Detail of an Offering Bearer Holding Two Birds (Shrine in the Rear Wall of the Tomb of Djehutihotep)Instagram May 28. 2021
Continued from PART THREE...
After KU Leuven's epigraphic team completed their preliminary study, they set out to fully document the preserved decoration in the tomb of Djehutihotep. With originally more than 250 m² of the painted surface and a high degree of detail in the decoration, this posed quite a challenge.
To further complicate the matter, several phases of destruction prevented an unobstructed view of the decoration. These destructions already started in the pharaonic era, when quarrying in and around the Middle Kingdom tombs caused major fractures and partial collapse of the rock-cut tombs. The remaining scenes were mutilated even further with chisel and paintbrush when the tomb was converted into a Coptic church and was not spared of further damage under the activities of antiquities looters from the 19th century onwards.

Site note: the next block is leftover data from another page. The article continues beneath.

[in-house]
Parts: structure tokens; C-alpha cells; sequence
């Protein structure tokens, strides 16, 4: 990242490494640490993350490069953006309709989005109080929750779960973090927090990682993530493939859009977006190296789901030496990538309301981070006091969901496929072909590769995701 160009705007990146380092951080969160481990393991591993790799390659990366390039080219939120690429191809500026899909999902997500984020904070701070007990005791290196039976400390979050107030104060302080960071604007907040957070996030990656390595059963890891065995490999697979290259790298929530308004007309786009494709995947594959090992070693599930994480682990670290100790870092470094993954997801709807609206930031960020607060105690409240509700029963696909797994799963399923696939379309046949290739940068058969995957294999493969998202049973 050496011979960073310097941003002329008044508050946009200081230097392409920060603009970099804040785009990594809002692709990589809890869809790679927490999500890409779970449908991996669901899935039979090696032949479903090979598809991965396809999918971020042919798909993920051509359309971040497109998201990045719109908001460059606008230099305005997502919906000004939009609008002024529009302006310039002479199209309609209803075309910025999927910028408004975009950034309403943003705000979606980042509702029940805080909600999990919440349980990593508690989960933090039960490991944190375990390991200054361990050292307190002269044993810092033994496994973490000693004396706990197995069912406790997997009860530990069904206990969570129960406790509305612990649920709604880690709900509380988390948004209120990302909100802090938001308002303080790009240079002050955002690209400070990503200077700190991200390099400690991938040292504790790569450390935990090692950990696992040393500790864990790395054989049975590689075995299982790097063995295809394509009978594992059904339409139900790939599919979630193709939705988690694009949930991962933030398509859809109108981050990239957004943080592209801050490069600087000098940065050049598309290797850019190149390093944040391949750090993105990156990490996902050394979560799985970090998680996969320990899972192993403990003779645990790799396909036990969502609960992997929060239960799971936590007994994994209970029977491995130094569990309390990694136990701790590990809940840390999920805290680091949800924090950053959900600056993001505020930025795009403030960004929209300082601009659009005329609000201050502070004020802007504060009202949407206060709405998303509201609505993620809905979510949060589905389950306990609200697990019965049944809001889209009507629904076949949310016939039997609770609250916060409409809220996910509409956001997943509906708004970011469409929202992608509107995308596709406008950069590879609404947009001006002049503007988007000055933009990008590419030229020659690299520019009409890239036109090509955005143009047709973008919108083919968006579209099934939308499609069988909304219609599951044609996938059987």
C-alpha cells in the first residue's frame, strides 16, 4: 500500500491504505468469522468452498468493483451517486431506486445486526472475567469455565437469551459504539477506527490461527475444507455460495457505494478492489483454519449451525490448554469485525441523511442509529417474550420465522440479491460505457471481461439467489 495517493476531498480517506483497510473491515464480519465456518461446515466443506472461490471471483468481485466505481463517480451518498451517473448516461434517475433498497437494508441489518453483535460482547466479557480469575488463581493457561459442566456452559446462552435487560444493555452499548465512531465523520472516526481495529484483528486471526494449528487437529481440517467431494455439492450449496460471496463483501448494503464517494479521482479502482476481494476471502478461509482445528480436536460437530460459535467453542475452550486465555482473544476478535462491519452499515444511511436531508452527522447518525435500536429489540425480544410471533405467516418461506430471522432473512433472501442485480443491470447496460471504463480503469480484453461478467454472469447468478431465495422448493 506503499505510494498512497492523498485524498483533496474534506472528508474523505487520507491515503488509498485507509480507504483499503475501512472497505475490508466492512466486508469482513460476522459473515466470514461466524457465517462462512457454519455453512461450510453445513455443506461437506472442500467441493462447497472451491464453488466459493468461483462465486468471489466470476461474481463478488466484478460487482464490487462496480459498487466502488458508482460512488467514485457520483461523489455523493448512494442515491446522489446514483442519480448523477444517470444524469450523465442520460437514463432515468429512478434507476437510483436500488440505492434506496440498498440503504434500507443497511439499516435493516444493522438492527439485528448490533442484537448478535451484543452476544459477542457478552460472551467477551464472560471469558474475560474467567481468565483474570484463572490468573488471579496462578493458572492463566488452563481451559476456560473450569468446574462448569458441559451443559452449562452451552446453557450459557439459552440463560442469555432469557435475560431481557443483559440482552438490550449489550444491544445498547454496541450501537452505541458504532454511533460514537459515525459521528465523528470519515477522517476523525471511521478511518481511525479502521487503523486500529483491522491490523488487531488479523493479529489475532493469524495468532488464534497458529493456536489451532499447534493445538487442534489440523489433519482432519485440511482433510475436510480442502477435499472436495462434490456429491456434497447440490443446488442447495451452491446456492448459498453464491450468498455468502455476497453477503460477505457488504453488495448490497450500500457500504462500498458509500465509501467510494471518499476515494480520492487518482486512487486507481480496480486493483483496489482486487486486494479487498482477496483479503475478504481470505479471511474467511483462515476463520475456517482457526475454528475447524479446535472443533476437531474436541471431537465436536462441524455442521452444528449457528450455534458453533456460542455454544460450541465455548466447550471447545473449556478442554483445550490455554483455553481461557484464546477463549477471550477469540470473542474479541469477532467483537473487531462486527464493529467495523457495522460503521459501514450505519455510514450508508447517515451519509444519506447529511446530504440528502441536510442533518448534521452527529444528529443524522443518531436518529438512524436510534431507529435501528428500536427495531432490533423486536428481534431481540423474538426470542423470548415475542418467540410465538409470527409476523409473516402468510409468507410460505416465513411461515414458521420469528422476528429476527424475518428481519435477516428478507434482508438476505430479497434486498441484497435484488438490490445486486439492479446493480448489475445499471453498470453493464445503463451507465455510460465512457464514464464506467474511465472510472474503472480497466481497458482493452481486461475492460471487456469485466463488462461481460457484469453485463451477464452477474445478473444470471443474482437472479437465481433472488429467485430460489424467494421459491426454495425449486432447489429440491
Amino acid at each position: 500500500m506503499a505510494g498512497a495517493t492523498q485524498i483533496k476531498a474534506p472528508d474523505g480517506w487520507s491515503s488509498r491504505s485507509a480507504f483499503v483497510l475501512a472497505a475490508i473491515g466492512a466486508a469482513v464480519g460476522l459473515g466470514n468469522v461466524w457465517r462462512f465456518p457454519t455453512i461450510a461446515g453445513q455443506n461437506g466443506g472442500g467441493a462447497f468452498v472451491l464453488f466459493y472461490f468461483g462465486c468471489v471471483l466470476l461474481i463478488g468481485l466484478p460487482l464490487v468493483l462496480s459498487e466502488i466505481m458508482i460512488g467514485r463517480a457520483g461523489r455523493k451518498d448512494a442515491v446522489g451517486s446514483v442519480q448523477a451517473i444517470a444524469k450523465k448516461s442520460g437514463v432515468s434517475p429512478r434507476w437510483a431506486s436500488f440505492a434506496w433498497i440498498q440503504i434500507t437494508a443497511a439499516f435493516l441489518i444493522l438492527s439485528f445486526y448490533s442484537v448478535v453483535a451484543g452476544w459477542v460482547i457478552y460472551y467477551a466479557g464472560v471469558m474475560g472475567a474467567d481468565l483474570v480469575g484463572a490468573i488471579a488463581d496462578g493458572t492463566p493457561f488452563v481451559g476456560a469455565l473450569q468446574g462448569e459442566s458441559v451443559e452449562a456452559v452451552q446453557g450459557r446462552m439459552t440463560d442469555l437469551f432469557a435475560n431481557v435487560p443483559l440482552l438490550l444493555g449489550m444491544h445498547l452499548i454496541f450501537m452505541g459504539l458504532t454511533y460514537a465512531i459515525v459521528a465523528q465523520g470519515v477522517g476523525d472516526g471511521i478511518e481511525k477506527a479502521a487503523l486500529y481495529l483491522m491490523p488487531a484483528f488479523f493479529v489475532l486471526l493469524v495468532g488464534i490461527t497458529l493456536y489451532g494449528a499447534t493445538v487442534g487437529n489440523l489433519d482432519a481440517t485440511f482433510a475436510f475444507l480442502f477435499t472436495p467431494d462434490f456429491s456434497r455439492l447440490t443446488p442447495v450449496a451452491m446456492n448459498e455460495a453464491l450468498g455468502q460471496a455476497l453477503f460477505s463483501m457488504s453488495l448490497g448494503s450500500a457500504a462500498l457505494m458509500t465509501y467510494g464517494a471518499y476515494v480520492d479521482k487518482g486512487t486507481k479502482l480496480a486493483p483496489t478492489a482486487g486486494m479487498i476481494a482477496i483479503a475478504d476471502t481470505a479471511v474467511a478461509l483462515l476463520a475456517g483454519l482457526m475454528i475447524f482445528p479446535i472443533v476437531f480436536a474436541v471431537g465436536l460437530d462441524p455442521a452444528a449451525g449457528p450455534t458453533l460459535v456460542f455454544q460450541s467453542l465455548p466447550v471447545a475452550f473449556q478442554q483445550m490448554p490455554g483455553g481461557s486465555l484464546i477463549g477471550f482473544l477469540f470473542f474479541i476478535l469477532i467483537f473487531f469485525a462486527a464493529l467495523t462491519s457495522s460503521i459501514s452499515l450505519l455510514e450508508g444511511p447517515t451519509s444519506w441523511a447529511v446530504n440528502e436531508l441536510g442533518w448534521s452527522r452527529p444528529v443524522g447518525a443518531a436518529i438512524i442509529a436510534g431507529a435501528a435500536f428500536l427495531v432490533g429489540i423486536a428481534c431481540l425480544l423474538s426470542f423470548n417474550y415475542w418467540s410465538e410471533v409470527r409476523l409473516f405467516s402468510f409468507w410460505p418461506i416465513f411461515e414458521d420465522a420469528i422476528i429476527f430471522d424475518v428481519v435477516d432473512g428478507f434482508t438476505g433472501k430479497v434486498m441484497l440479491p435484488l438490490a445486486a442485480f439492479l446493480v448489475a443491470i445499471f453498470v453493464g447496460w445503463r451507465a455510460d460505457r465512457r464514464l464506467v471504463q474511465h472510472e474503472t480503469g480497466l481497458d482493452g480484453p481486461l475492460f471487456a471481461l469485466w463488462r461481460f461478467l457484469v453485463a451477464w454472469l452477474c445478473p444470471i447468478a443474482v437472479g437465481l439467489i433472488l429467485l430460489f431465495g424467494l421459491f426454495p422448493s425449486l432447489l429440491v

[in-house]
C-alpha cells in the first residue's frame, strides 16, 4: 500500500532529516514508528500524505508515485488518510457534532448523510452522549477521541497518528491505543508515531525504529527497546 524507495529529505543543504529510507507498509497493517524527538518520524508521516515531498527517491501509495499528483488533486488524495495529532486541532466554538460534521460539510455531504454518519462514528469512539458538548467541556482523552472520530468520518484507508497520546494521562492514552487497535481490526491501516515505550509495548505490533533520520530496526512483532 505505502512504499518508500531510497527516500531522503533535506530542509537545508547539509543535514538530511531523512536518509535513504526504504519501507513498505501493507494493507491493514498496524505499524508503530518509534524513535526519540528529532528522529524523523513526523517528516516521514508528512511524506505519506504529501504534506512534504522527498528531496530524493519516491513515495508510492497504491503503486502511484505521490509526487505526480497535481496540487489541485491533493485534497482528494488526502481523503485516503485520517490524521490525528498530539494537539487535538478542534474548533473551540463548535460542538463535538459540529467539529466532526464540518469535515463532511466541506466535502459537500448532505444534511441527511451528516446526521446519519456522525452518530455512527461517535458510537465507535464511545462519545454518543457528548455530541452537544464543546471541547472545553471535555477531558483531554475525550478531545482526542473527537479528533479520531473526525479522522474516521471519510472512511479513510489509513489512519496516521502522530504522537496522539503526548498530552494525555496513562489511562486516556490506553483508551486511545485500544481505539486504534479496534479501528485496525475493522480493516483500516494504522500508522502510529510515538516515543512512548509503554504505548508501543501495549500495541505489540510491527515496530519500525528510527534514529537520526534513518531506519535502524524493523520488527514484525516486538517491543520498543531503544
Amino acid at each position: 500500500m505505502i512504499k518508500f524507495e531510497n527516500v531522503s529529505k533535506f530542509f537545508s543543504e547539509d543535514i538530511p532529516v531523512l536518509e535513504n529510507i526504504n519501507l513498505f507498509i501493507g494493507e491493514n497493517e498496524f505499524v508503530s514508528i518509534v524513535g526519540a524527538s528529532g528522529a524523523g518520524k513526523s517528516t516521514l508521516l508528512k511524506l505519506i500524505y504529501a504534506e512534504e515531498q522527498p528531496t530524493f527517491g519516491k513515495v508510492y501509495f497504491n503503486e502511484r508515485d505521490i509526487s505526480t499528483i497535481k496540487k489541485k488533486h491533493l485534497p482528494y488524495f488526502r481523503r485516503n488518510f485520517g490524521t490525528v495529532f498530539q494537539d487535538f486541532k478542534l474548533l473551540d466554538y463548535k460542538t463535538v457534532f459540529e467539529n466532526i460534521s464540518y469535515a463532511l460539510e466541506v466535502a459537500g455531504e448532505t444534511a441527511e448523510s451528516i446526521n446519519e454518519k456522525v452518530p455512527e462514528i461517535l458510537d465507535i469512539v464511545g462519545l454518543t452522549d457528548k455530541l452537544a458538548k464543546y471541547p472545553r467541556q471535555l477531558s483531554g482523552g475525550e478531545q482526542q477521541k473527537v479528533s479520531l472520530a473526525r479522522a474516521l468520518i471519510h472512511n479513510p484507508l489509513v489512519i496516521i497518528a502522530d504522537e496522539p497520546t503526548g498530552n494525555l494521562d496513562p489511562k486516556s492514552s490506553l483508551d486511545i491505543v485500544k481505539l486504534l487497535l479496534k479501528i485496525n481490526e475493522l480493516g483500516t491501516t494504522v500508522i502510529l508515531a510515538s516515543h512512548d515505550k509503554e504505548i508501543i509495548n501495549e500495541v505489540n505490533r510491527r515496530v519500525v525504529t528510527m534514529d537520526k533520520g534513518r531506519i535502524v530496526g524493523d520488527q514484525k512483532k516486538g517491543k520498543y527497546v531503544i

Consequently, the project required a flexible methodology, which incorporated several layers of information and was easy to use in the field. Following the methodology, the Epigraphic Survey has developed for digital documentation, and with Krisztián Vértes' highly valued support, a workflow was created that catered to the team's specific needs.
Djehutihotep’s funerary chapel contains a sizable offering shrine with almost 20m² of painted decoration. This shrine, cut into the center of the north wall, is dedicated to the tomb owner Djehutihotep and his father, Kay. In the forthcoming installation, we'll focus our attention on the shrine in the north wall of the inner chapel of Djehutihotep as an illustrative case study. To be continued...
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